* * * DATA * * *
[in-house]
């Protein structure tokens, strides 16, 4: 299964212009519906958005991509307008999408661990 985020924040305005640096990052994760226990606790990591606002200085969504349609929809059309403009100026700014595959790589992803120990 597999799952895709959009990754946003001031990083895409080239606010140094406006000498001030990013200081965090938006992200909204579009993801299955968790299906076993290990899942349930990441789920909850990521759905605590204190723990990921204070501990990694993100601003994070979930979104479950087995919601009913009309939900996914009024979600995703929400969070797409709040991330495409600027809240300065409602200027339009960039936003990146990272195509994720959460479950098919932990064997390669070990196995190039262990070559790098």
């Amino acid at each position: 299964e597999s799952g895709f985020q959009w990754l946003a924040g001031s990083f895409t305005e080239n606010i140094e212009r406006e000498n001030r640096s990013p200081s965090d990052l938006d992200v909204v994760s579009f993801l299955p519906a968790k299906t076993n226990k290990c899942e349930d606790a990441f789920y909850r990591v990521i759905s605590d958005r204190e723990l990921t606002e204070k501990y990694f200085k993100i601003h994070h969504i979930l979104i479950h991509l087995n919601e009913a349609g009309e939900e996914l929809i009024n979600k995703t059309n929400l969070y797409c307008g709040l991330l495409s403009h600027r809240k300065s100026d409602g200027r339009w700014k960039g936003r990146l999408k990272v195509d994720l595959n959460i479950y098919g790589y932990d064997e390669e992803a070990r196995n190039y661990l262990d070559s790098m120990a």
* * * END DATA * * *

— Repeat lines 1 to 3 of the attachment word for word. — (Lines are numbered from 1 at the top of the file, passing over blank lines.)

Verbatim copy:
[in-house]
């Protein structure tokens, strides 16, 4: 299964212009519906958005991509307008999408661990 985020924040305005640096990052994760226990606790990591606002200085969504349609929809059309403009100026700014595959790589992803120990 597999799952895709959009990754946003001031990083895409080239606010140094406006000498001030990013200081965090938006992200909204579009993801299955968790299906076993290990899942349930990441789920909850990521759905605590204190723990990921204070501990990694993100601003994070979930979104479950087995919601009913009309939900996914009024979600995703929400969070797409709040991330495409600027809240300065409602200027339009960039936003990146990272195509994720959460479950098919932990064997390669070990196995190039262990070559790098």
């Amino acid at each position: 299964e597999s799952g895709f985020q959009w990754l946003a924040g001031s990083f895409t305005e080239n606010i140094e212009r406006e000498n001030r640096s990013p200081s965090d990052l938006d992200v909204v994760s579009f993801l299955p519906a968790k299906t076993n226990k290990c899942e349930d606790a990441f789920y909850r990591v990521i759905s605590d958005r204190e723990l990921t606002e204070k501990y990694f200085k993100i601003h994070h969504i979930l979104i479950h991509l087995n919601e009913a349609g009309e939900e996914l929809i009024n979600k995703t059309n929400l969070y797409c307008g709040l991330l495409s403009h600027r809240k300065s100026d409602g200027r339009w700014k960039g936003r990146l999408k990272v195509d994720l595959n959460i479950y098919g790589y932990d064997e390669e992803a070990r196995n190039y661990l262990d070559s790098m120990a």